Frames Per Second: Is a DSLR or a Cinema Camera Right for Your Video?

February 29, 2016

By Aimee Baldridge


Carr directed a short documentary about building a custom car using both a Canon C300 Mark II with an EF lens and a Canon XC10.

When Canon’s 5D Mark II DSLR was released in 2008, it took filmmaking by storm. In a world where pro cinema camera prices started in the five figures and even professional camcorders captured footage with a distinctly video look and a large depth of field, suddenly there was a sub-$3,000 device that could shoot gorgeous, cinematic motion. For any serious photographer who wanted to get into filmmaking, shooting with the Mark II or one of its similarly priced competitors was a no-brainer. DSLR filmmaking officially became all the rage; even the hit TV show House shot a season finale with the Mark II.

But that was then. According to a recent report by the British market research firm Futuresource Consulting, DSLR sales in the professional video market have dropped from their peak at 31 percent of the market in 2013 and are projected to account for a mere 4 percent of the market by 2019.

One of the main reasons motion shooters are rethinking the DSLR is simply that the price of dedicated digital cinema cameras has fallen. Numerous models that take interchangeable lenses and offer professional feature sets are now available for under $5,000 from vendors such as Sony, Blackmagic Design, AJA and Canon. These cameras offer advantages over DSLRs, including more built-in tools for motion capture, cine lens mounts, native RAW video formats, and 10-bit color. Design elements and features like focus peaking, zebras, pro audio ports and controls, and neutral density filters built into a camera give cinematographers more precise control and obviate the cost and burden of adding that functionality through third-party accessories. That can be especially advantageous when trying to shoot smooth footage handheld, unlike with a DSLR rig. “You’ve got this tiny DSLR, but you’re strapping it on a shoulder system and there are so many additional things you need to add to make it truly functional,” says filmmaker Jon Carr. “It definitely becomes a little bit cumbersome.”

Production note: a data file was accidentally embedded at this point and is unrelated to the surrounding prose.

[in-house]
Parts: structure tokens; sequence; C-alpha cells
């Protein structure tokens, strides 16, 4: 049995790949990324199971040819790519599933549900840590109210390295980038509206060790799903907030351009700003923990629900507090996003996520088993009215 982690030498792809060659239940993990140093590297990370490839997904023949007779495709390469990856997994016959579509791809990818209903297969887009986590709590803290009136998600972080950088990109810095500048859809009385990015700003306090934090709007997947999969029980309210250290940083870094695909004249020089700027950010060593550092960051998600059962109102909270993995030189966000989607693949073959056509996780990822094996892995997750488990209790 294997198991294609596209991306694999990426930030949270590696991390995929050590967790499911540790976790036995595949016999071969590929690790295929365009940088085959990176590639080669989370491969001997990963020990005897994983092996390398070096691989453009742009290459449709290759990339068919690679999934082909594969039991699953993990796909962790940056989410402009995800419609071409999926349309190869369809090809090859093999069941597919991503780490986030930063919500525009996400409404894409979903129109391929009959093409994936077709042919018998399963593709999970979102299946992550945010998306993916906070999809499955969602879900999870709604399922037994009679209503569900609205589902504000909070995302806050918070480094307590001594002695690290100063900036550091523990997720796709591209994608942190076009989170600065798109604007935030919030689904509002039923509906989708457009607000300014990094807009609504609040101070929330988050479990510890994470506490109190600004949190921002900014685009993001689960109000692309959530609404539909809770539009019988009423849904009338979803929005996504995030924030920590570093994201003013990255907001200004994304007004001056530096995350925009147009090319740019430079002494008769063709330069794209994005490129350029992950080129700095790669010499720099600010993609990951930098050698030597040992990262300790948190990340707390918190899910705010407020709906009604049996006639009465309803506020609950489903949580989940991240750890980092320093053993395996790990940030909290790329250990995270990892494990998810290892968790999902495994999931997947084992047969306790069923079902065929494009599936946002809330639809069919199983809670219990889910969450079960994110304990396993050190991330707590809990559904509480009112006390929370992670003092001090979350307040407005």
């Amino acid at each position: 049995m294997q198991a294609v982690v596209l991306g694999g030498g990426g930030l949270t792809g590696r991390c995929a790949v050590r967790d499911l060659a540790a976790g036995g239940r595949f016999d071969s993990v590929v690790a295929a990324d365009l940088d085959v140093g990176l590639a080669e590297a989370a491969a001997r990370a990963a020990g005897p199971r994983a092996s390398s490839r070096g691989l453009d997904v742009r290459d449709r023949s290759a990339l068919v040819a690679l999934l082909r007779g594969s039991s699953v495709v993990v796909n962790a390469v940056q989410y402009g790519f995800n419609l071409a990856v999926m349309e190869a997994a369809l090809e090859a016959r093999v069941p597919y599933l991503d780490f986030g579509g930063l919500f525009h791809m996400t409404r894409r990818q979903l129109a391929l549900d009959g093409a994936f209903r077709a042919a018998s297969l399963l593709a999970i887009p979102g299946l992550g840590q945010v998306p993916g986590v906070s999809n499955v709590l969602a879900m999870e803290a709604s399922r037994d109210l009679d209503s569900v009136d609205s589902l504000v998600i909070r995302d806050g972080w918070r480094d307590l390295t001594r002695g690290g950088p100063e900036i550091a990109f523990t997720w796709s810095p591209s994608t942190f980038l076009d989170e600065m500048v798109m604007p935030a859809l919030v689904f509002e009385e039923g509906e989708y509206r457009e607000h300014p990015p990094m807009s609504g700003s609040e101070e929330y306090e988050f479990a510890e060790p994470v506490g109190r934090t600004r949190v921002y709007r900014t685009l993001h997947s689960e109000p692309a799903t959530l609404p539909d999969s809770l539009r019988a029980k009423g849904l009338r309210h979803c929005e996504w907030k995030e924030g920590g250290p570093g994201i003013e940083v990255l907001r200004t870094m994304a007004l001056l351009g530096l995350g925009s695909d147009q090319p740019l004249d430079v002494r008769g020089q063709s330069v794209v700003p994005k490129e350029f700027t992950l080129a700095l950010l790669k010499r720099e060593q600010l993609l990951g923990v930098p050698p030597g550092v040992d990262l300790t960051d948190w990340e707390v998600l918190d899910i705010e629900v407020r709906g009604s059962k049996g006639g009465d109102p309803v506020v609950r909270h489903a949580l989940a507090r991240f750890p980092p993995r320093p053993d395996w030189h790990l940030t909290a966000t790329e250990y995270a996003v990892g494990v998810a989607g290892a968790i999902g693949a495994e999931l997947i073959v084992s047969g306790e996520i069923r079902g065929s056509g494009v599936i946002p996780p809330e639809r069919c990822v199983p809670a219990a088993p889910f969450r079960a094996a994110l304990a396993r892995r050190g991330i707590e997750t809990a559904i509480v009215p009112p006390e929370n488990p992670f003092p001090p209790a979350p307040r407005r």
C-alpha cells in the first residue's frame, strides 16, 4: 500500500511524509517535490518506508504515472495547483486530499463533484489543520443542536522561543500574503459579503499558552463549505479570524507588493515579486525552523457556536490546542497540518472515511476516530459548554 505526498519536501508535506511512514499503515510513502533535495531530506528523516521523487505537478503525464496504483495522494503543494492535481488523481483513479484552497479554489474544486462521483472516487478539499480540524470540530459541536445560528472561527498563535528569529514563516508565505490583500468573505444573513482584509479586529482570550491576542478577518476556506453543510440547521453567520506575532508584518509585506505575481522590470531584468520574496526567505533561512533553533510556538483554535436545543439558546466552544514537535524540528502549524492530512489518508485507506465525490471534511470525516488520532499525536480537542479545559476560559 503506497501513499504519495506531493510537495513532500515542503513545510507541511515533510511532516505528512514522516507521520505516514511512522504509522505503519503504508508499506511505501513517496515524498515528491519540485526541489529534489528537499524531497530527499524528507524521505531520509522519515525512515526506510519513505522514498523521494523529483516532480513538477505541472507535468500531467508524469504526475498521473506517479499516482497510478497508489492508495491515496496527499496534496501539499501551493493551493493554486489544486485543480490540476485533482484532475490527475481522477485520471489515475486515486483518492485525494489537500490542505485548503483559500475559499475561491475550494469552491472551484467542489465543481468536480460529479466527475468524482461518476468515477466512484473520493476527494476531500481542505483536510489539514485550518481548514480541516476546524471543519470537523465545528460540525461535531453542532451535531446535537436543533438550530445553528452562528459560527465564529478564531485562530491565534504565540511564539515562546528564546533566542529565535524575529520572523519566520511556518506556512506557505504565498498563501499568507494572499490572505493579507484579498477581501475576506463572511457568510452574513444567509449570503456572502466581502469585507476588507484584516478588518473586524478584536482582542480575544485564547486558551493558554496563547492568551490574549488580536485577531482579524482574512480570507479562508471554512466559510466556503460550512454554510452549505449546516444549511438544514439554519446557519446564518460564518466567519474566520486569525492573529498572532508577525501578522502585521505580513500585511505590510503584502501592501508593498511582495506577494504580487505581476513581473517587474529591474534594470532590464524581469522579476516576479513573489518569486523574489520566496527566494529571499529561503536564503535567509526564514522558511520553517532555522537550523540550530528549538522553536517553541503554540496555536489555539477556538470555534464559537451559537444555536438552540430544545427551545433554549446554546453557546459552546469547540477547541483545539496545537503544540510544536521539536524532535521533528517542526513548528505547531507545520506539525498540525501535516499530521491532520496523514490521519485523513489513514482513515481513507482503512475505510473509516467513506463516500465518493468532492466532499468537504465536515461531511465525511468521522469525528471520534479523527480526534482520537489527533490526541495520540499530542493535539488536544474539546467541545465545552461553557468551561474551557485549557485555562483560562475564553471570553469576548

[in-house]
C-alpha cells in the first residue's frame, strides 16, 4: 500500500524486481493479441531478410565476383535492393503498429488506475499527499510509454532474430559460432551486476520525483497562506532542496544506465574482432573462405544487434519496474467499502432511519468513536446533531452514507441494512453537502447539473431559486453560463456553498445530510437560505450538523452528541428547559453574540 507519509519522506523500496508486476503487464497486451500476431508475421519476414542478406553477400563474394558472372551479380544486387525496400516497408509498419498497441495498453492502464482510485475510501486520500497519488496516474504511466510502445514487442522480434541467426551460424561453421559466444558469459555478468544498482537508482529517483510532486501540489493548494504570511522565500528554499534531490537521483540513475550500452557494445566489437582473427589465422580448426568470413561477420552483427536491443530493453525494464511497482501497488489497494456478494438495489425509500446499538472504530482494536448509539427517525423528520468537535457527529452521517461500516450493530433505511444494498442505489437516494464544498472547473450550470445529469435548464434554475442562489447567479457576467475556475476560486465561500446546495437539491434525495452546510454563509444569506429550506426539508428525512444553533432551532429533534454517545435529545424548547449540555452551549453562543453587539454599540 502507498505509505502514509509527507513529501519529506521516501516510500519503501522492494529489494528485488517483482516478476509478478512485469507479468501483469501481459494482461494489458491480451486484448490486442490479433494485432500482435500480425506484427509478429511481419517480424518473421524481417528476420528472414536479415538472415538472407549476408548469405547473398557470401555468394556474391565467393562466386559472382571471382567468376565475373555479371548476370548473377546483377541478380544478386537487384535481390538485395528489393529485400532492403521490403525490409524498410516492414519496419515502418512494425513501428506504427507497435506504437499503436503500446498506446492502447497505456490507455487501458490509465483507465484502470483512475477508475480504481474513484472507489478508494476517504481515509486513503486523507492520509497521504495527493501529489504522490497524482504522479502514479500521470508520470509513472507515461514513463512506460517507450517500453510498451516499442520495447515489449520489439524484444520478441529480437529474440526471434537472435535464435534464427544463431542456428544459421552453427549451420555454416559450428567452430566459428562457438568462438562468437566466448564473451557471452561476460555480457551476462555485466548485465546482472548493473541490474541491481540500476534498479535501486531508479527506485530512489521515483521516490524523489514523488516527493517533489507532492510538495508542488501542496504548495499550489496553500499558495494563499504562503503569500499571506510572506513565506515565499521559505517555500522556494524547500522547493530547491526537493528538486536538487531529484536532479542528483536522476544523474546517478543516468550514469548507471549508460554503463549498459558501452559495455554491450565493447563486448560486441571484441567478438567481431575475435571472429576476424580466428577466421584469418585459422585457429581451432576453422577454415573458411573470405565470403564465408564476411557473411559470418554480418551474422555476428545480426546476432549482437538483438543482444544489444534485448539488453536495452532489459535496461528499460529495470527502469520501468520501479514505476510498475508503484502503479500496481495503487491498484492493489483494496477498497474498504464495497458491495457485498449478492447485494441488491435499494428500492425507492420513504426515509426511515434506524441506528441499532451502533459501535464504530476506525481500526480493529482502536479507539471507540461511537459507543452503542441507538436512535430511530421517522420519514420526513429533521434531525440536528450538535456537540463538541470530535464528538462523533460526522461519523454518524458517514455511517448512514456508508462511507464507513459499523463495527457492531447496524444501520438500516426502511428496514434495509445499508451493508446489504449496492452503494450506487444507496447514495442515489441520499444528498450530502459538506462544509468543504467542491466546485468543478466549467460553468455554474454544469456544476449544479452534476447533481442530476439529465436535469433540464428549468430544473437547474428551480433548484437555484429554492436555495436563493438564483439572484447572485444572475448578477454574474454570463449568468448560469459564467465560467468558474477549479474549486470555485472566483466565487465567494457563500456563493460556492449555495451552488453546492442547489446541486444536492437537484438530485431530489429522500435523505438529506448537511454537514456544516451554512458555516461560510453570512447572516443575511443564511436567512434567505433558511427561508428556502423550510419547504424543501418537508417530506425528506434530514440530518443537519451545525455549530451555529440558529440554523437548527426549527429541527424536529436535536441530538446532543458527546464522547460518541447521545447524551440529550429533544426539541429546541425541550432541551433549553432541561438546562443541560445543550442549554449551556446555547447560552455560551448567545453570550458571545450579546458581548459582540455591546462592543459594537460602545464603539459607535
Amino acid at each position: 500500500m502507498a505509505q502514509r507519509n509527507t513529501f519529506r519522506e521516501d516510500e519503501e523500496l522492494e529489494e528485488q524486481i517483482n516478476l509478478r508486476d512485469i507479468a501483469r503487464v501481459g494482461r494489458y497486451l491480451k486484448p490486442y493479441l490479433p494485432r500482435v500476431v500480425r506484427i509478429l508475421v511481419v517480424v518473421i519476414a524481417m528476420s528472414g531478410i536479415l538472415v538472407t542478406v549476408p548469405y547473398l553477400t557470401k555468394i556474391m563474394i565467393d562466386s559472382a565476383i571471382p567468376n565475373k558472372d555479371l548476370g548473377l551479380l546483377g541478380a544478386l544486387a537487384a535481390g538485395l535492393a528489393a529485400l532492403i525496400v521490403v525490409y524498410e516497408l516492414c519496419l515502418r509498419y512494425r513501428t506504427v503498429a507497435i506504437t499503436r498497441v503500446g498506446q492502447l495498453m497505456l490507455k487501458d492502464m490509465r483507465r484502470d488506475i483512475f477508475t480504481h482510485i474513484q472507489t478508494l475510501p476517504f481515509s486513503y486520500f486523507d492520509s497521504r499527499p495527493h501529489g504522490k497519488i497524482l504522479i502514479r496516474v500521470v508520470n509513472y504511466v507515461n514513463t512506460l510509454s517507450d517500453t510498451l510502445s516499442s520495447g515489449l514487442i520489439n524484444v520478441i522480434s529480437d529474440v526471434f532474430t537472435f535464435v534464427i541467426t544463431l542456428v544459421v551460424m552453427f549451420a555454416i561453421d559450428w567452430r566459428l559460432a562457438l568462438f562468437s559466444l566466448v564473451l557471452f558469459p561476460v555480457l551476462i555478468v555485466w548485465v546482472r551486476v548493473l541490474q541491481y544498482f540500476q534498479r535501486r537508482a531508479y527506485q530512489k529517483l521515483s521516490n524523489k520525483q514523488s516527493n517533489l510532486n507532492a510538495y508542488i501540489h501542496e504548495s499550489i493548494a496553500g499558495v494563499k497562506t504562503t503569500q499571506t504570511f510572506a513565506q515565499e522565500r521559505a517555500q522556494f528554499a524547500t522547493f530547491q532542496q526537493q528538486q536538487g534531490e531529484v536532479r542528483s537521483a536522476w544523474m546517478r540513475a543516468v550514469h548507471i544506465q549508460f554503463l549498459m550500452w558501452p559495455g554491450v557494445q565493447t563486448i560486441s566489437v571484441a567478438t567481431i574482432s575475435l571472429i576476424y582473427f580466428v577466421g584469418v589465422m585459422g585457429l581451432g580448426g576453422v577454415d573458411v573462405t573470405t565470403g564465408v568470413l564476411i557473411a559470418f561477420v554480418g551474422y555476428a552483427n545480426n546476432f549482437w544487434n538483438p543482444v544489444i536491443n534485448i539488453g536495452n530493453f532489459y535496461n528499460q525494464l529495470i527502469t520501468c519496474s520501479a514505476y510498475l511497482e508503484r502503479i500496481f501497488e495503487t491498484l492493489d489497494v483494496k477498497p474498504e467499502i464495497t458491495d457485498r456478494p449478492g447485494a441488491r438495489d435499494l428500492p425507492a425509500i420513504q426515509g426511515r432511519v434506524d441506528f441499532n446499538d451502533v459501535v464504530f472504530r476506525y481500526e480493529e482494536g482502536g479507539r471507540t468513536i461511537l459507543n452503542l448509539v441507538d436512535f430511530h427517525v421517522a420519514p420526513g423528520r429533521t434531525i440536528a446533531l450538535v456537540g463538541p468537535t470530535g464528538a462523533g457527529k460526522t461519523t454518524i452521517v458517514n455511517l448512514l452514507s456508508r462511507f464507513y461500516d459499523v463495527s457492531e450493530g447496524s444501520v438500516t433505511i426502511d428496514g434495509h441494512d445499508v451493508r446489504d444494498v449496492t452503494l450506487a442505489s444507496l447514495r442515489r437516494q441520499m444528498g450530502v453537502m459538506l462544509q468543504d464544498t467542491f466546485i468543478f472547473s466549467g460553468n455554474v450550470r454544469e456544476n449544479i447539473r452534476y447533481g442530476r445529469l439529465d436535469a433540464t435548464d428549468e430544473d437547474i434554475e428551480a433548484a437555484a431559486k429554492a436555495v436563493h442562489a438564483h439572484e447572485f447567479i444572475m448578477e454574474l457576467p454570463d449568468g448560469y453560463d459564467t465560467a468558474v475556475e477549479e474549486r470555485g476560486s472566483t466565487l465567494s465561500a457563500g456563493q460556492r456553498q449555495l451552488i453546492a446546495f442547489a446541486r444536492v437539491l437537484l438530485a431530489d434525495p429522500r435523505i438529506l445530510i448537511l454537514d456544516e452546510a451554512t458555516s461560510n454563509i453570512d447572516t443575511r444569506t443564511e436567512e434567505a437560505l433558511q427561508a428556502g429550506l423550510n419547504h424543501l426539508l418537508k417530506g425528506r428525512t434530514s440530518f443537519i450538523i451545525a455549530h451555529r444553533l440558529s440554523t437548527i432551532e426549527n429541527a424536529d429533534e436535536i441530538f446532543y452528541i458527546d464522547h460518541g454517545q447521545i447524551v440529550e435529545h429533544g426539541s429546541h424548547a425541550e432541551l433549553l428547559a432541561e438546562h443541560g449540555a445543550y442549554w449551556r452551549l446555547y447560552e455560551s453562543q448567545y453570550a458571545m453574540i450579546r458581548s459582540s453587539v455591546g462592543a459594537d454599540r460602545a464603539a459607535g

Carr says there can also be a notable non-technical disadvantage when you’ve built out a rig for your DSLR: “Once you start getting out on professional jobs, there’s something to be said for having something that doesn’t look like some sort of hodge-podge rig,” he says. “Your producers and clients are expecting you to have a proper cinema camera, something that looks legitimate, versus having this crazy rig built out from all kinds of different pieces.”

Many filmmakers who use DSLRs love the look and shallow depth of field they get with interchangeable DSLR lenses. But while these lenses are made primarily for photography, cine lenses offer more precision when it comes to capturing motion. “On a film lens,” explains DP David Thies, “the focus throw might be 290 degrees up to 360, so to go from infinity to close focus is a good long roll around the barrel of the lens. If you’re a first AC and you’re pulling focus and you’ve got someone coming from 50 feet walking up to 6 feet, you need that slow focus pull to be able to keep them in focus.” Still lenses typically cover the distance with much less movement of the lens, making it hard to manually track moving subjects accurately. “It’s a lot easier pulling focus when the depth of field is going around the barrel instead of just an inch,” Thies says.

While there have been a number of DSLR-mount cinema lenses introduced recently, filmmakers who like cine cameras say their advantages continue after the shoot as well, since they generally support formats and in-camera processing that DSLRs don’t. Often with DSLR footage, says Thies, “you take it into post and start trying to do slight color correction, and things start falling apart.”